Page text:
Link: GAO Opinion
Agency: Department of Health and Human Services
Disposition: Protests denied.
Keywords: Meaningful discussions; Cost realism analysis
General Counsel P.C. Highlight: In order for an agency to have conducted meaningful discussions, it must lead the offerors into the areas of their proposals that reflect deficiencies or weaknesses.
The Department of Health and Human Services issued a request for proposals (RFP) as an 8(a) set-aside in order to provide grants management support services for two of HHS’s programs. The solicitation contemplated the award of a cost-plus-fixed-fee contract, and would be awarded on a “best overall value” basis after considering three factors: technical merit, past performance, and cost/price. The RFP specifically stated that subcontractors’ past performance would be evaluated under the past performance factor.
Dixon Group, Inc. was the incumbent for the services to be provided by the contract. As part of that performance, Dixon subcontracted with Xtria LLC; however, the relationship between Dixon and Xtria soured to the point where Xtria consciously decided to withhold services in order to receive overdue payments from Dixon. Dixon was one of eight offerors that submitted proposals to HHS for the RFP, a group that also included Command Decisions Systems and Solutions, Inc., who indicated in its proposals that it intended to use Xtria as a subcontractor for the same services that it was currently providing.
After its initial evaluation, a round of discussions, and the receipt of final proposal revisions, HHS concluded that the proposal submitted by Lux Consulting Group, Inc. represented the best overall value to the government. Following this decision, Dixon and CDSS protested.
In its protest, CDSS objected to HHS’s decision to downgrade its proposal under the past performance factor based on Xtria’s performance under the predecessor contract. However, GAO determined this to be a reasonable downgrade. The RFP specifically provided that subcontractors’ past performance would be considered in its evaluation. In light of this, and through communications with the agency, Xtria stated its conscious and deliberate decision to withhold services under the prior contract to exert pressure on Dixon for due invoices, while acknowledging the adverse impact its actions had on the agency. GAO deemed these facts to be sufficient for HHS to reasonably downgrade CDSS proposal. Next DCSS claims that HHS failed to conduct meaningful discussions. In order for an agency to have conducted meaningful discussions, it must lead the offerors into the areas of their proposals that reflect deficiencies or weaknesses. Here, GAO determined that HHS met this burden by specifically advising CDSS that it was considering negative past performance information regarding Xtria. CDSS’s response acknowledged the concern and referred HHS to the communications between Xtria and the agency.
Finally, CDSS claimed that the award to Lux was improper because CDSS’s proposal was evaluated as technically superior and at a lower evaluated price. GAO’s review of the record found that the contracting officer had determined that, except for past performance, Lux’s and CDSS’s proposals were technically equal. However, the contracting officer assigned a more significant weakness to CDSS’s proposed subcontractor and that this weakness outweighed the cost advantage. GAO saw no basis on which to question the contracting officer’s determination and denied CDSS’s protest.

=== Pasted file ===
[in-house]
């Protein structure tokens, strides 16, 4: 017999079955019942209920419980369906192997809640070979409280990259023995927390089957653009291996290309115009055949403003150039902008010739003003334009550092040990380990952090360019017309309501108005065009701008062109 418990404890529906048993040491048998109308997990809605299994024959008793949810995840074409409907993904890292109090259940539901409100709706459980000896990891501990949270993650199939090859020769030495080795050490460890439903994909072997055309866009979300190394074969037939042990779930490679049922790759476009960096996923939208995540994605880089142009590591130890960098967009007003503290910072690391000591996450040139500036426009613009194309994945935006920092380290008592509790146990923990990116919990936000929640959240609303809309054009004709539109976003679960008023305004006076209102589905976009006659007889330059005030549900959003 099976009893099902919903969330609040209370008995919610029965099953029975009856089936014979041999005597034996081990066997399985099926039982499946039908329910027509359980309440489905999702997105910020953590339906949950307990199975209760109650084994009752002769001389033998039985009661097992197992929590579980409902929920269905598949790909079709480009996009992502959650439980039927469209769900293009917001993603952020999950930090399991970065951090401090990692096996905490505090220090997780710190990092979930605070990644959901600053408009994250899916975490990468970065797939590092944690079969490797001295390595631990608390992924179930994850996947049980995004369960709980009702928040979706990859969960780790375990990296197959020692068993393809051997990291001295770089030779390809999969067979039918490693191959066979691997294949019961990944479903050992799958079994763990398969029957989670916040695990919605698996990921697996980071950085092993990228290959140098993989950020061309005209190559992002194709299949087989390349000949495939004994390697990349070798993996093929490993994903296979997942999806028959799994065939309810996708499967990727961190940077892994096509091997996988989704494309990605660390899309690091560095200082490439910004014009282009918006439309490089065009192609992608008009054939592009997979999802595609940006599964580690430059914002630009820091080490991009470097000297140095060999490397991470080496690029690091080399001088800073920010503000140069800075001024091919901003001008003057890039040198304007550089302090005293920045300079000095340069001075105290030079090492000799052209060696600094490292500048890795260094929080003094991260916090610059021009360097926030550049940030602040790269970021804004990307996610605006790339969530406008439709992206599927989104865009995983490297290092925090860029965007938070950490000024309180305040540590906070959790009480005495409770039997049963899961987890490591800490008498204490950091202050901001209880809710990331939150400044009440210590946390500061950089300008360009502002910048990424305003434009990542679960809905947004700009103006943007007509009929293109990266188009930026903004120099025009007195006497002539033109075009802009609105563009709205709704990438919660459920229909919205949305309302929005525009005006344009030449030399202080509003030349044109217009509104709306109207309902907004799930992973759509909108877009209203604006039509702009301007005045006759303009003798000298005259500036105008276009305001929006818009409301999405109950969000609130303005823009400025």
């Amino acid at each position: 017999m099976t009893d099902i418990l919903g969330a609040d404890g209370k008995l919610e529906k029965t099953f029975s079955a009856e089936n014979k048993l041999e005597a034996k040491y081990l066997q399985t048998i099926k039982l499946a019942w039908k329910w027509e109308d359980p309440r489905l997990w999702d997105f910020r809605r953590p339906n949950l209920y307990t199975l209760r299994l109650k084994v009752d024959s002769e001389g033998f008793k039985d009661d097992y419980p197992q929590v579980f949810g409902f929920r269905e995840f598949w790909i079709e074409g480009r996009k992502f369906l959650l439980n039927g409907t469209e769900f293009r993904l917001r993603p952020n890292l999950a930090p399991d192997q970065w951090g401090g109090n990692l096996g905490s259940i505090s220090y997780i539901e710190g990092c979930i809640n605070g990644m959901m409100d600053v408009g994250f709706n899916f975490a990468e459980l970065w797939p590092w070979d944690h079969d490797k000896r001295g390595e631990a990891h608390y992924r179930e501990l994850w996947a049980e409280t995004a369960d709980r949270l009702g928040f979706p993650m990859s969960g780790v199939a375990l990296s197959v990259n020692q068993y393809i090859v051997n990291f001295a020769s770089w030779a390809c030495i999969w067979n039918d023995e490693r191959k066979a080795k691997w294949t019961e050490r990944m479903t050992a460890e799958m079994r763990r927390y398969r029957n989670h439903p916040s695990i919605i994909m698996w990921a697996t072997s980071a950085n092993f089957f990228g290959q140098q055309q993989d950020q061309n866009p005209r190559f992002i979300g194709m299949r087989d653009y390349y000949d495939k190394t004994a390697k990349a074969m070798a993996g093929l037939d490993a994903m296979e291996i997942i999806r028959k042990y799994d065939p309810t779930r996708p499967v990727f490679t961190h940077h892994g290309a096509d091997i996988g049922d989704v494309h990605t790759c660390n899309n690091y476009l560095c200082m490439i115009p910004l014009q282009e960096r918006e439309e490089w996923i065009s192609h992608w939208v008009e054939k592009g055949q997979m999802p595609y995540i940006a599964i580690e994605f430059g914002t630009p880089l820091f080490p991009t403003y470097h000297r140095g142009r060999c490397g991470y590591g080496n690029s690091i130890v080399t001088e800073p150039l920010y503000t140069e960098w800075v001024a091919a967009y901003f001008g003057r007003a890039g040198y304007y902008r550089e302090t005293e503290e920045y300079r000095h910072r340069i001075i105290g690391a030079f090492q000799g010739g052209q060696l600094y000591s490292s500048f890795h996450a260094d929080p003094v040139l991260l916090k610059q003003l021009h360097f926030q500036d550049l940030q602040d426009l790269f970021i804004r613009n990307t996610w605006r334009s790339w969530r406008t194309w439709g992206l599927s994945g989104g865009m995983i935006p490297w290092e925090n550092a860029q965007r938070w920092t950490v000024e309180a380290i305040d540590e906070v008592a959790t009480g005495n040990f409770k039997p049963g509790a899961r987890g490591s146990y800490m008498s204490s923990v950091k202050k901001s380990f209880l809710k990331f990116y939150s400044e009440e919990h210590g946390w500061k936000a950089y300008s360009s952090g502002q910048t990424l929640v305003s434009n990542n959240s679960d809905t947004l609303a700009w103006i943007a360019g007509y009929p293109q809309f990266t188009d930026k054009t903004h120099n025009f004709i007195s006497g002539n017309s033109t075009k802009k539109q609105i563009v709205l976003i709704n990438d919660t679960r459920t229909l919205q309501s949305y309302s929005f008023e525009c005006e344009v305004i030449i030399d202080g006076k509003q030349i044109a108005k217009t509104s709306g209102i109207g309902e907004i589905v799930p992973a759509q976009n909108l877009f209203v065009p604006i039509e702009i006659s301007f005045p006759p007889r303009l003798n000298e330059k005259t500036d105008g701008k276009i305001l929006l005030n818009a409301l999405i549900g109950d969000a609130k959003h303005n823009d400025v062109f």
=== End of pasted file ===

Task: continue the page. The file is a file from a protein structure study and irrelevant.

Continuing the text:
Dixon first protested the selection decision by claiming that the agency failed to make an appropriate best value determination. GAO’s review of the record did not support this claim. In fact, the record showed that Dixon’s proposal was rated slightly lower than Lux’s proposal under both of the non-cost evaluation factors, and that Dixon’s evaluated cost was more than $3 million higher than Lux’s evaluated cost. Next, Dixon claimed that HHS engaged in misleading discussions regarding Dixon’s proposed costs. In particular, Dixon stated that because its final proposed cost was higher than that of Lux, it was improper for the agency to question certain aspects of Dixon’s costs during discussions on the basis that they appeared to be too low. Because the contract was to be awarded on a cost-type contract, and HHS would be required to pay the contractor its actual and allowable costs, the agency is required to perform a cost realism analysis. Based on this requirement, HHS would have been remiss if it failed to identify the aspects of Dixon’s proposal that appeared to be unrealistically low, which is exactly what it did and why the GAO supported HHS’s position.
Dixon then alleged that the agency failed to perform a proper cost realism analysis regarding Lux’s proposal. GAO’s review of the record found that the agency had in fact conducted a comprehensive cost realism analysis with regard to Lux’s cost proposal, and that Dixon had not persuasively shown any aspects of that proposal to be unrealistic. Finally, Dixon argued that Lux’s proposal should have been downgraded for failing to initially include letters of commitment for certain proposed personnel. Again, GAO’s review of the record found that Lux had submitted commitment letters following the submission of its initial proposal, and Dixon’s mere disagreement with the agency’s judgment was not enough to make it unreasonable. Accordingly, Dixon’s protest was denied.